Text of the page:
In the fall of 1936 Grumman Aircraft was rapidly expanding having proven itself capable of producing fast advanced Navy biplane fighters that were set the standard for toughness during carrier operations. The company had just broken ground on its Bethpage plant on Long Island that would be its long-time home right on up to the production of the F-14 Tomcat. With the business of the United States Navy secure, Leroy Grumman and the founders of the company decided it was time to diversify by entering the civil market with their first aircraft designed for the commercial market, the Grumman G-21 Goose, which also would be Grumman's first monoplane design as well as it's first twin-engine aircraft. The Goose drew upon the company's experience with amphibians (all the founders of the company as well as Leroy Grumman had worked previously with Loening Aircraft on that company's amphibian designs) as well as its work on the lightweight floats added to the Navy's O2U Corsair biplanes and the Navy's JF Duck utility seaplane.
While Grumman's team was beginning early design work on what would become the Goose, a group of ten wealthy Long Island businessmen and avid sportsmen led by New York businessman Wilton Lloyd-Smith, formed a syndicate to look at the possibility of having a private aircraft built to their specifications. Since the members of Lloyd-Smith's group all lived on waterfront estates on Long Island, their aircraft would have to be a seaplane that would allow them to commute back and forth between the Wall Street waterfront and their Long Island estates. Since some of the members didn't have waterfront property, the aircraft would have to be amphibious as well. With their needs in hand, they consulted with Grover Loening, who at the time was the only prior designer of civilian amphibians with his 1920s' vintage Air Yacht. At the time, Loening was long out of business for himself having sold his company to Keystone Aircraft and was working as a consultant as well as an investor in Grumman Aircraft. Loening reviewed the syndicate's needs and created a preliminary design that was a twin-engine, high-wing amphibian.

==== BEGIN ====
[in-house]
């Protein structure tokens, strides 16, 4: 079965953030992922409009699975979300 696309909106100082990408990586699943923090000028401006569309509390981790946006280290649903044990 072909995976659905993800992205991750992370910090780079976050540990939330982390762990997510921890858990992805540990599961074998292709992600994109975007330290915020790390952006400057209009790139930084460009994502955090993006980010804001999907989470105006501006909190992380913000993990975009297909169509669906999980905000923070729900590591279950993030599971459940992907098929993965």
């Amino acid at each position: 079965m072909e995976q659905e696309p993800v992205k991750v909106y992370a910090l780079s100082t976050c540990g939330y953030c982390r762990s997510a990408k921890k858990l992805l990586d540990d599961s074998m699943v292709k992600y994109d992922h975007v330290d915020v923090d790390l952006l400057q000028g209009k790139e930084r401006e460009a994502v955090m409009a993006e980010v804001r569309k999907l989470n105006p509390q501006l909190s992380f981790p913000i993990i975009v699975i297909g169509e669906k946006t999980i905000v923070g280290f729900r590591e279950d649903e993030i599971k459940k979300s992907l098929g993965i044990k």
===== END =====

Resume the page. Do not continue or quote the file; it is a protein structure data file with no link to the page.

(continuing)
It was here where Loening's design for the syndicate and the preliminary design work at Grumman crossed paths. Perhaps it wasn't coincidence as some of the members of the syndicate as well as Leroy Grumman and one of the other founders of his company were all members of the same country club on Long Island, but any such record has been long lost to the mists of history. When Loening was asked by the Lloyd-Smith who would he would recommend to build their design, without hesitation Loening pointed the way to Leroy Grumman's office in Bethpage. It was a happy combination- ten of the wealthiest Long Island businessmen willing to pay for the plane they wanted and Grumman, eager to enter the commercial market, with a ready-made order for 10 aircraft.
In addition to Wilton Lloyd-Smith, a prominent New York lawyer, the other members of his syndicate who ordered the first production versions of the Grumman Goose included Henry S. Morgan (founder of Morgan Stanley), Marshall Field (of the department store fame), E. Ronald Harriman (philanthropist and investment banker), C.W. Deeds (head of United Aircraft, predecessor to Pratt & Whitney), Robert McCormick (owner of the Chicago Tribune), Boris Sergievsky (head test pilot for Sikorsky Aircraft) and C.V. Whitney (one of the founders and investors of Pan American Airways). With such prominent businessmen ordering the Grumman Goose, the project was accorded top priority and the prototype first flew on 31 May 1937. With a few adjustments and modifications, the first Grumman G-21A Goose was handed over to Wilton Lloyd-Smith on 3 July 1937 for a price of $60,000.
The Goose was an immediate success and the need for more capital to expand the Bethpage production line for the aircraft resulted in Grumman registering with the Securities and Exchange Commission for the public sale of company stock and listing on Wall Street. The connections made with Lloyd-Smith's syndicate in bringing the Grumman Goose to fruition paid off handsomely for Leroy Grumman's small company with hundreds of G-21s built for both private owners, airlines and military air arms worldwide. The sales of the Goose helped Grumman invest heavily in its next Navy carrier fighter which first flew as a prototype in 1937. The XF4F-2 would later become famous during the Second World War as the F4F Wildcat.
Source: The Grumman Story by Richard Thruelsen. Praeger Publishers, 1976, p92-101.